In these scenarios it is entirely possible that a natural phenomenon like a rainbow had actually never been observed before and that it was burned across the sky in all its glory when they climbed out of the ark.

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I wish people would leave comments when downvoting answers instead of leaving us to guess what the problem was. This view does seem to be consistent with Genesis 1-8 in that there are no descriptions of sunlight or shadows as far as I can tell, and you need directed sunlight to see rainbows. –  Rex Kerr Sep 30 '11 at 14:39
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@RexKerr: I know this isn't the only view out there but I tried to present it as a possible explanation. If there is an objection to this being a possible explanation I'd love to hear it. (The downvote might just be part of a revenge downvote streak I got today. Life as a moderator :-/ ) –  Caleb Sep 30 '11 at 14:44
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I didn't downvote this, but I've heard a pretty good objection to that theory: in order for the air to be able to support such heavy cloud cover and high humidity, the atmospheric pressure would have to be several times higher than it is now, different enough that whatever life (especially higher life forms such as mammals) that could survive in one environment would not be able to live in the other. That would pretty much screw up the entire point of the Ark... –  Mason Wheeler Sep 30 '11 at 16:11
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@Mason Wheeler - That's a good objection to "all the waters of the flood were in the air". This answer only requires a thin gauzy layer of clouds, enough to make sunlight somewhat diffuse; I'm not sure that's physically plausible either (how do you maintain the cloud cover without sun striking the land/oceans to evaporate water?) but at least it could avoid the air pressure problem. But this is sounding like extended discussion, so I should stop. –  Rex Kerr Sep 30 '11 at 17:43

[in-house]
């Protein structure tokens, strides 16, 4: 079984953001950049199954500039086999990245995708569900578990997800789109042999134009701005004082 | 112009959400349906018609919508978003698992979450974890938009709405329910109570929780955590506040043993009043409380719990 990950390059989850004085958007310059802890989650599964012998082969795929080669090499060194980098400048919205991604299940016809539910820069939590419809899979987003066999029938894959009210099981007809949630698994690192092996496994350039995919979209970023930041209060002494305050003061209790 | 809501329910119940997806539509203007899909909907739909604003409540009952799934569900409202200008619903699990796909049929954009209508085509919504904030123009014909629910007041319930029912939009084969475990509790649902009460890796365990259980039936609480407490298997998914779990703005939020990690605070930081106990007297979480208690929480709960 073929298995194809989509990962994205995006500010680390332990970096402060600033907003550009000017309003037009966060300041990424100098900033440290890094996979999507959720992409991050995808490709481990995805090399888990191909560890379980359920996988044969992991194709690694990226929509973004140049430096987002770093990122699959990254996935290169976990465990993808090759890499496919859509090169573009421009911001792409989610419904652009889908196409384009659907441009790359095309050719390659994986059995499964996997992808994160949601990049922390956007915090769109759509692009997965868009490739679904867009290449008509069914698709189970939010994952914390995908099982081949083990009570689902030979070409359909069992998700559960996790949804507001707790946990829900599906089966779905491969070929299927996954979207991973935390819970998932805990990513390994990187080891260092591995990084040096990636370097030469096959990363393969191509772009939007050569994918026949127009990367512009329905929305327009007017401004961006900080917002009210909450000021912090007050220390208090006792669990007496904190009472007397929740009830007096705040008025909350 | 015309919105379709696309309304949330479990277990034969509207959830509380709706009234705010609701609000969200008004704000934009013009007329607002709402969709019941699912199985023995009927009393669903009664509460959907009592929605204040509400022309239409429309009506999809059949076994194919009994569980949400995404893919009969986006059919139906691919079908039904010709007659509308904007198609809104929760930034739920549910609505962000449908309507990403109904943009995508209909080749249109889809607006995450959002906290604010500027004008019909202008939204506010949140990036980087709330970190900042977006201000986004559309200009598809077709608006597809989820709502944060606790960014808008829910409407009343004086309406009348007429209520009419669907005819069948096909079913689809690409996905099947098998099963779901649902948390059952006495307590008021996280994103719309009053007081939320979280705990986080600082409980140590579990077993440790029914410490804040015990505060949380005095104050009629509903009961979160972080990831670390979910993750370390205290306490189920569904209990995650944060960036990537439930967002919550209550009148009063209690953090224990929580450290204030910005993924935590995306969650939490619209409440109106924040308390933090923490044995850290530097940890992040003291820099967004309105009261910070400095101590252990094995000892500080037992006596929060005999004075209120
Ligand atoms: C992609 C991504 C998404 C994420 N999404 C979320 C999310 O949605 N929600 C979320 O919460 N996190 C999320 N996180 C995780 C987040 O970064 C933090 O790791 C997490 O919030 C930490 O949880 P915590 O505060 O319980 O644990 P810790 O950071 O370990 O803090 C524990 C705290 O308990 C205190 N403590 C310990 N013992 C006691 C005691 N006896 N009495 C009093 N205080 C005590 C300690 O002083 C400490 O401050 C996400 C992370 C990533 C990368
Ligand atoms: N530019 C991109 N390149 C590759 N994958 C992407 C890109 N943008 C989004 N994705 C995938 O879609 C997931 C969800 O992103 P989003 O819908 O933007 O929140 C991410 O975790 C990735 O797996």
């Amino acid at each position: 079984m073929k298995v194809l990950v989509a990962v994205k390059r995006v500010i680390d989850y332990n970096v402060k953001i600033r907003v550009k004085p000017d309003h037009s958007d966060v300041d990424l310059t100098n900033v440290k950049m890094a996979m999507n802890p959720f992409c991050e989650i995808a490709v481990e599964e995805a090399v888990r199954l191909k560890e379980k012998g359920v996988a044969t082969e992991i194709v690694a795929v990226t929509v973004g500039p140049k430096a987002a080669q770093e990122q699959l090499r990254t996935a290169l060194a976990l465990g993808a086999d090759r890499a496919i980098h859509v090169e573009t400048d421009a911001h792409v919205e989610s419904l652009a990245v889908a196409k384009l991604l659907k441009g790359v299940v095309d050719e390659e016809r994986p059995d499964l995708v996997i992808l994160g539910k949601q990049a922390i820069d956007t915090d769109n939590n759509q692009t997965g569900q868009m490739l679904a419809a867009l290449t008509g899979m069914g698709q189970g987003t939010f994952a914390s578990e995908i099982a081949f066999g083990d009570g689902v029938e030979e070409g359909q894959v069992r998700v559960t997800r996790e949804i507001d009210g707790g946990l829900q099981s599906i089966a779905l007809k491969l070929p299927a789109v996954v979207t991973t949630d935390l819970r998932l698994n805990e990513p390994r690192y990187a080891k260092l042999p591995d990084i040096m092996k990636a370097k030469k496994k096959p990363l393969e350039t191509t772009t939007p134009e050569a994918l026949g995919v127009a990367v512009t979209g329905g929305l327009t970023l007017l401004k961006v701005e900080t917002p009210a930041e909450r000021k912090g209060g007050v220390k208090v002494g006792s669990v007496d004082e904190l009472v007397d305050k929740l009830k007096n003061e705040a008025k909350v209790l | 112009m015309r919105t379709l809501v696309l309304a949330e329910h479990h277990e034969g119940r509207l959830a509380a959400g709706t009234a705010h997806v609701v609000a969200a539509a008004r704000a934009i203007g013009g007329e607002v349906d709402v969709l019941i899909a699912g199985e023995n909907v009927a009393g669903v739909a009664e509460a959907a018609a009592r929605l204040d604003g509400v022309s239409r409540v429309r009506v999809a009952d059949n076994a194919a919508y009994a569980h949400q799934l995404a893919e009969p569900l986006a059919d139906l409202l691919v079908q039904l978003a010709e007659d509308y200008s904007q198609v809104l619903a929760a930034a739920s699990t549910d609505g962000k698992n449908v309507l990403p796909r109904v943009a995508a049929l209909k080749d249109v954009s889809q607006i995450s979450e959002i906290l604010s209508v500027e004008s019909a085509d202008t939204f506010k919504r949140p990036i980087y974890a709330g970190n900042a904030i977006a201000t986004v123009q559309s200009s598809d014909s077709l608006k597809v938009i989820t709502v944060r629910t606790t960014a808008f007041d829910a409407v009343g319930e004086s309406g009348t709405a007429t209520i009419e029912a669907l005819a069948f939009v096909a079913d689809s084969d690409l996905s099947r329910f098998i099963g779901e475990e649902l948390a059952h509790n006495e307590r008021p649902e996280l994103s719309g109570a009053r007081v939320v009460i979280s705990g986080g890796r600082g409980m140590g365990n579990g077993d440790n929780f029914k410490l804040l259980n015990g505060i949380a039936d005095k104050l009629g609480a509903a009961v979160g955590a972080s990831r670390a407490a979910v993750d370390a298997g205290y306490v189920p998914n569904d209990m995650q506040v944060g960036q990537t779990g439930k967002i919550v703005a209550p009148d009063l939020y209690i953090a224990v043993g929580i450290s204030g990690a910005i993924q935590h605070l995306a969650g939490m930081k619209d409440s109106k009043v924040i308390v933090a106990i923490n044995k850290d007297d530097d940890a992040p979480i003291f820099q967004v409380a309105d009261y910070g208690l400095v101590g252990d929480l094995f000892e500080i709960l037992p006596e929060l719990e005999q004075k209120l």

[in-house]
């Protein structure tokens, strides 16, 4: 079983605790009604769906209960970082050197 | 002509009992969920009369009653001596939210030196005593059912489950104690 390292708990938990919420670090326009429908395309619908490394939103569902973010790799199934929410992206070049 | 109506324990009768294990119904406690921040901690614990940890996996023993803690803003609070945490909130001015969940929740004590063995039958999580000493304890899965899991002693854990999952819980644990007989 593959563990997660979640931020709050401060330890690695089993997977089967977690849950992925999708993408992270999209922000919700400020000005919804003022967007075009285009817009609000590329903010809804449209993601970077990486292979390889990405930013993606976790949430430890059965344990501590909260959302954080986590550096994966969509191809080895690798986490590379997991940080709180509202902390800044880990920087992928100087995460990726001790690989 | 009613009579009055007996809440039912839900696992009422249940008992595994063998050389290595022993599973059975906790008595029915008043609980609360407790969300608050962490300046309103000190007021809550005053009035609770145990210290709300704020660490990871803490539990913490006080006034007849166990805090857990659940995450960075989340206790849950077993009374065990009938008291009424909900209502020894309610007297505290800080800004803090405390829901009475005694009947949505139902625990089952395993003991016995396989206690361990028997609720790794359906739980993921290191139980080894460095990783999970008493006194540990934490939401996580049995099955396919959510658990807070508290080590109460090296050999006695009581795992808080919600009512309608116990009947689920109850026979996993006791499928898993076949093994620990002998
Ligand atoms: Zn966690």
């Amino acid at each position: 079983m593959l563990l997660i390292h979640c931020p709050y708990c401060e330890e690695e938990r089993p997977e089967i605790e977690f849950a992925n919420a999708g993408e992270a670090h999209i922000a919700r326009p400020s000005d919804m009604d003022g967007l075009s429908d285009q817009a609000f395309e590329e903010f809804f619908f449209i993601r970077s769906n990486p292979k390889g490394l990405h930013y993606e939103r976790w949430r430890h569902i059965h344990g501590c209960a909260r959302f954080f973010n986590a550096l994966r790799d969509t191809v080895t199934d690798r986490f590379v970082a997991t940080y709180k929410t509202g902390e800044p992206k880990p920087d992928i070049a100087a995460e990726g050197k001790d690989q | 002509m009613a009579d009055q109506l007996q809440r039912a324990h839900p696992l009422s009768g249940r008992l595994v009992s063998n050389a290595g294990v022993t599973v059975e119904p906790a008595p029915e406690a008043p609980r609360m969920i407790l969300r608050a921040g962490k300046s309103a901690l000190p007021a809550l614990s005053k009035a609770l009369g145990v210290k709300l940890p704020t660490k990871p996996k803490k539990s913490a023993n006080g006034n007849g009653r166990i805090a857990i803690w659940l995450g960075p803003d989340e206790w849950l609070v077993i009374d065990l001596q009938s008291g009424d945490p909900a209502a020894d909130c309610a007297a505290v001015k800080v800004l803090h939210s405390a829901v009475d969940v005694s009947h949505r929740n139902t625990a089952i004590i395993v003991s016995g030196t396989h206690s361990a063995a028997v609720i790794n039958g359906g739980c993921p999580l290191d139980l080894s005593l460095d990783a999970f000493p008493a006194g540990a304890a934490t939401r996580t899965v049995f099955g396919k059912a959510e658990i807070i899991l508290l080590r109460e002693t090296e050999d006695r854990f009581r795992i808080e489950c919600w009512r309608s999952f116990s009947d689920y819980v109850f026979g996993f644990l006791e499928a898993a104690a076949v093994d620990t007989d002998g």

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It wouldn't make much sense to rescue all those animals, than change the climate, so that most of them die. –  user unknown Oct 3 '11 at 6:06

He (God) was referring to the milky way arch. It arches over the earth. Notice in the King James bible it clearly said "set My bow in the cloud; not clouds but cloud. Also that this was over the earth and not in the earth. This was purposely hidden because when you find the milky way you also find Orion which was mentioned twice in the book of Job. 9:9 & 38:28 I think. Definately in Job 38 though. A rainbow is seen when water drops meet the sunlight and again clearly the word in Genesis chp 3 says the rains had stopped and the ground was dry.

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Im sorry that was chapters 8 & 9 not chapter 3. It clearly says "over the earth" & not in the earth. God clearly verified that this was NOT a rainbow. Another form of the serpent in Revelations with the wave of water coming out of its mouth. (dillusion) God bless –  lee morgan Oct 10 '12 at 9:31